I A bar magnet and magnetic moment in a magnetic field

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Why a magnet bar would become aligned with the external magnetic field while a magnetic moment would precess around the external magnetic field?
 

Vanadium 50

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How is this quantum mechanics? And where are you getting this from?
 

Vanadium 50

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Your question is still extremely vague. Are you asking why a classical magnet behaves differently than a quantum mechanical one? Or are you asking why precession exists in the first place?
 
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Your question is still extremely vague. Are you asking why a classical magnet behaves differently than a quantum mechanical one? Or are you asking why precession exists in the first place?
As you said, my main question is "why a classical magnet behaves differently than a quantum mechanical one"; If a classical magnetic moment were in an external magnetic field, it becomes aligned with the magnetic field or would have a precession around the magnetic field (I also don't know the difference between these two as raised in my first post here) while the spin state would not change in an external magnetic field. For example, the state ##|S_x+,t_0>=1/\sqrt(2)|S_z+>+1/\sqrt(2)|S_z->## in the magnetic field ##\vec B=B_0 \hat z## changes as ##|S_x+; t>=exp(-i\alpha t) |S_x+,t_0>## which means that the spin state hasn't changed in the magnetic field.
In summary, to have an intuitive understanding of the behavior of spin in a magnetic field, I simulate the ##|S_x+>## as a magnetic bar that its N-pole directed in the x-direction. But I can not obtain a correct picture, even classically.
 
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Vanadium 50

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why a classical magnet behaves differently than a quantum mechanical one
A. Quantum mechanics is not classical mechanics
B. If we had a million units of hbar of angular momentum, like a macroscopic object might well, the behavior would be closer.
 

vanhees71

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I still don't get the question. A classical magnetic moment doesn't behave so differently from the quantum one (at least in the sense of Ehrenfest's theorem).

Take the classical magnetic moment. As the most familiar example take a compass needle in the Earths' magnetic field. Make the ##x## axis pointing north and use polar coordinates. Thereby note that the geographical north pole of the earth is by convention its magnetic south pole!

Thus the Lagrangian reads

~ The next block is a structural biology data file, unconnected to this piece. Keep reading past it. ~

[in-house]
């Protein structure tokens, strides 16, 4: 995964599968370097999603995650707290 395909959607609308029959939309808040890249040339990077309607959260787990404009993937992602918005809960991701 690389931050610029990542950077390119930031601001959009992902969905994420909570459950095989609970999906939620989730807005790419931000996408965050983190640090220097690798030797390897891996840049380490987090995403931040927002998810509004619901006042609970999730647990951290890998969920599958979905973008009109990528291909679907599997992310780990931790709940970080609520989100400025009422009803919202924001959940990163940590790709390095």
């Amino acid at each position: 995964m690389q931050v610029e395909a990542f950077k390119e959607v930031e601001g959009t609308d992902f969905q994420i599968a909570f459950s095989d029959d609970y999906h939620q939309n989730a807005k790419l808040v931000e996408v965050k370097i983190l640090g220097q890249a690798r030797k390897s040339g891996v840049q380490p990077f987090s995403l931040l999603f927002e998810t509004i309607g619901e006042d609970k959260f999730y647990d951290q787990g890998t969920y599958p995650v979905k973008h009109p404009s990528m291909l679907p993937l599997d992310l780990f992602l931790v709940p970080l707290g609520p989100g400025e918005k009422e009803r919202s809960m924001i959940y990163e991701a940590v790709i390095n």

$$L=\frac{I}{2} \dot{\varphi}^2 + B \mu \cos \varphi.$$
Here ##I## is the moment of inertia of the needle through its rotation axis. Then you get by the Euler-Lagrange equation
$$I \ddot{\varphi}=\dot{J} =-B \mu \sin \varphi,$$
which is the equation of motion of a pendulum, and thus indeed the static stable solution is ##\varphi=0##.

The equation also shows that in vector notation the torque is given by
$$\vec{\tau}=\vec{\mu} \times \vec{B}.$$
 
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I still don't get the question. A classical magnetic moment doesn't behave so differently from the quantum one (at least in the sense of Ehrenfest's theorem).
I believe the source of confusion of the OP is the angular momentum involved. Precession requires external torque and "large" angular momentum. For a macroscopic bar magnet the onboard angular momentum causing the magnetization is negligible. Not so for a proton.
 

vanhees71

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What do you mean by "onboard angular momentum"?

In classical theory the magnetic moment of a current distribution is related to the angular momentum of the corresponding charge fluid by
$$\vec{\mu}=\frac{1}{2} \int_{\mathbb{R}^3} \mathrm{d}^3 x \vec{x} \times \vec{j}(\vec{x}).$$
If now the current consists of charged particles carrying a charge ##q## and the charge density (number of charges per unit volume) is ##n## we have ##\vec{j}=q n \vec{v}##, where ##\vec{v}## is the fluid velocity (Eulerian description). Thus we have
$$\vec{\mu} = \frac{q}{2} \int_{\mathbb{R}^3} \mathrm{d}^3 x n \vec{r} \times \vec{v} = \frac{q}{2m} \vec{L},$$
where ##\vec{L}## is the orbital angular momentum of the moving charges.

If there is an external magnetic field ##\vec{B}## around, one can show that the force on the current distribution is approximately
$$\vec{F}=\vec{\nabla} (\vec{m} \cdot \vec{B}),$$
and the torque
$$\vec{\tau}=\vec{\mu} \times \vec{B}.$$
The latter equation can be rewritten as an equation of motion for ##\vec{\mu}## by using the above relation of it to angular momentum
$$\dot{\vec{L}}=\vec{\tau}=\vec{\mu} \times \vec{B} \; \Rightarrow \; \dot{\vec{\mu}} = \frac{q}{2m} \vec{\mu} \times \vec{B}.$$
This means that the magnetic moment precesses around the direction of ##B## with the (classical) Larmor frequency
$$\omega_{\text{Larmor}}=\frac{qB}{2m}.$$
Now for free Dirac particles it turns out that the magnetic moment is related to the spin by
$$\vec{\mu}=\frac{q}{2m} g \vec{s}, \quad g \simeq 2.$$
As we have seen from the classical consideration for the orbital angular momentum we have ##g=1##. Thus in general you have some gyrofactor which is not easy to calculate but can be measured.
 

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